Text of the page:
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    Wisconsin Lawyer
    May 01, 2017

    Final Thought
    'Priceless': A Race Worth Running

    The main goal of running for governmental office is to win the seat, but sometimes the campaign itself is among the rewards, too.

    Kashoua Kristy Yang

    As the MasterCard commercials used to say, certain life experiences are “priceless.” My campaign for Branch 47 of the Milwaukee County Circuit Court was just that in so many ways, and what an incredible experience it was.

    Kashoua Kristy YangKashoua Kristy Yang, U.W. 2009, Kashoua Yang LLC, Milwaukee, is judge-elect of the Milwaukee County Circuit Court, Branch 47.

    This was my first campaign for public office. I thought I jumped into a contested open seat with my eyes wide open. Much of what I expected proved to be true, but an equal amount of my experience was unanticipated. Fortunately, I was blessed by the kindness and help of so many individuals, including assistance from a person whose invaluable knowledge of judicial campaigns was instrumental to our success. His political intuition and contribution to the campaign were priceless.

    My back story was an important component of my campaign, but it had to be told in a credible way. I was not and do not think of myself as a victim. I spent the first six years of my life in a refugee camp in Thailand. My father, who lost brothers in the Vietnam War, fled from Laos to the refugee camp where I was born. After years there, my parents and my, then, seven siblings left Thailand to take up a new life in Sheboygan. Initially, we, along with other Hmong refugees, were greeted with less than welcoming arms, but we persevered. In truth, were it not for many acts of kindness, I would not be writing this column for Wisconsin Lawyer.

    We worked hard, all of us. We became part of America, and it became part of us as we worked hard to fulfill our dreams and meet our own expectations for a better life. We have prospered as a family through hard work, sacrifice, and education. My eight sisters are all college graduates, and one of them is also, like me, a graduate of the University of Wisconsin Law School. My two brothers are responsible, hardworking members of their communities, too.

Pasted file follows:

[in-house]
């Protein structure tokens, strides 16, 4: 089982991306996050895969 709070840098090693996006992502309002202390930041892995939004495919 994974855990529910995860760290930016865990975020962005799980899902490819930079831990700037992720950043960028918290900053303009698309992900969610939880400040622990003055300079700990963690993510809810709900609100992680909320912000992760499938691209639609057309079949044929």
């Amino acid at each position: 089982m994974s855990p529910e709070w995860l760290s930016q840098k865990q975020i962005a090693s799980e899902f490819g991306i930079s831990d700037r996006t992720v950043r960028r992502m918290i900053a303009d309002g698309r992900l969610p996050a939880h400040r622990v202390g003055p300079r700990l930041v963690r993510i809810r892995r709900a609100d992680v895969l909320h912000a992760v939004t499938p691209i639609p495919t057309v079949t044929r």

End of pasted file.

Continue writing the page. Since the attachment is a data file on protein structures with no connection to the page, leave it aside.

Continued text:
I started the campaign determined to work hard in a race in which I was not the courthouse pick. My back story was an important part of my campaign, but so was the message of my achievements as a practicing lawyer. I believe my twofold message was a crucial part of why people voted for me. I take great pride in my legal acumen and the recognition I have received from my peers in the legal community. My story was the story of all that America should be. Our messaging was to inspire and lift people because it was important that the campaign be more than just me. The campaign was made up of long hours and hard work. As a wife, mother, and solo practitioner, this experience absolutely included challenges.

    After years in a refugee camp, my parents and my, then, seven siblings left Thailand to take up a new life in Sheboygan.

    The result was breathtaking. It was a substantial victory and was announced less than 30 minutes after the polls had closed.

    In many respects, the campaign was brutal. The hearsay, gossip, and innuendo were manifest; dirty tricks and way too much nastiness directed at me and my campaign. As former First Lady Michelle Obama said, when they went low we went higher, and we prevailed.

    My campaign for judge has reinforced in me far more positive things than negative. Did I encounter bigotry? Yes. Was I subjected to misinformation and behind-the-scenes wheeling and dealing? Yes.

    Did it matter? No. In the end, the voices of the electorate were what mattered. It was a privilege to be able to run for judge, and it is an honor to have received 57 percent of the votes cast. For that, I will always be grateful.

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